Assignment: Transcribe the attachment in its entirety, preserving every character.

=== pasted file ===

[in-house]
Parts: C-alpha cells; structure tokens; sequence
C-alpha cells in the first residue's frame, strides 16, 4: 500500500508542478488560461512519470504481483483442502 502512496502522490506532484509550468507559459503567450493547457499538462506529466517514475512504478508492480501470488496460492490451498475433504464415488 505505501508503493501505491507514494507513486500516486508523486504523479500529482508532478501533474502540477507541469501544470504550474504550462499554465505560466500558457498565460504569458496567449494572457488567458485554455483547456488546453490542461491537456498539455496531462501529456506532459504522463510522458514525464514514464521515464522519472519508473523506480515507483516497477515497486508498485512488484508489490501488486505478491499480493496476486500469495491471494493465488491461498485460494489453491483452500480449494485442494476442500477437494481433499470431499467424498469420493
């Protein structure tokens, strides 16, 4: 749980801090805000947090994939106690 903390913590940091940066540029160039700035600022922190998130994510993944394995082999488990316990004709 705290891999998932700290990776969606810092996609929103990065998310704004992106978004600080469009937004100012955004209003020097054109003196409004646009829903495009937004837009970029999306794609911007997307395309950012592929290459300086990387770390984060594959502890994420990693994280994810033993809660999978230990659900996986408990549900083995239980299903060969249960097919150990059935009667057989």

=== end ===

[in-house]
Parts: C-alpha cells; structure tokens; sequence
C-alpha cells in the first residue's frame, strides 16, 4: 500500500508542478488560461512519470504481483483442502 502512496502522490506532484509550468507559459503567450493547457499538462506529466517514475512504478508492480501470488496460492490451498475433504464415488 505505501508503493501505491507514494507513486500516486508523486504523479500529482508532478501533474502540477507541469501544470504550474504550462499554465505560466500558457498565460504569458496567449494572457488567458485554455483547456488546453490542461491537456498539455496531462501529456506532459504522463510522458514525464514514464521515464522519472519508473523506480515507483516497477515497486508498485512488484508489490501488486505478491499480493496476486500469495491471494493465488491461498485460494489453491483452500480449494485442494476442500477437494481433499470431499467424498469420493
């Protein structure tokens, strides 16, 4: 749980801090805000947090994939106690 903390913590940091940066540029160039700035600022922190998130994510993944394995082999488990316990004709 705290891999998932700290990776969606810092996609929103990065998310704004992106978004600080469009937004100012955004209003020097054109003196409004646009829903495009937004837009970029999306794609911007997307395309950012592929290459300086990387770390984060594959502890994420990693994280994810033993809660999978230990659900996986408990549900083995239980299903060969249960097919150990059935009667057989």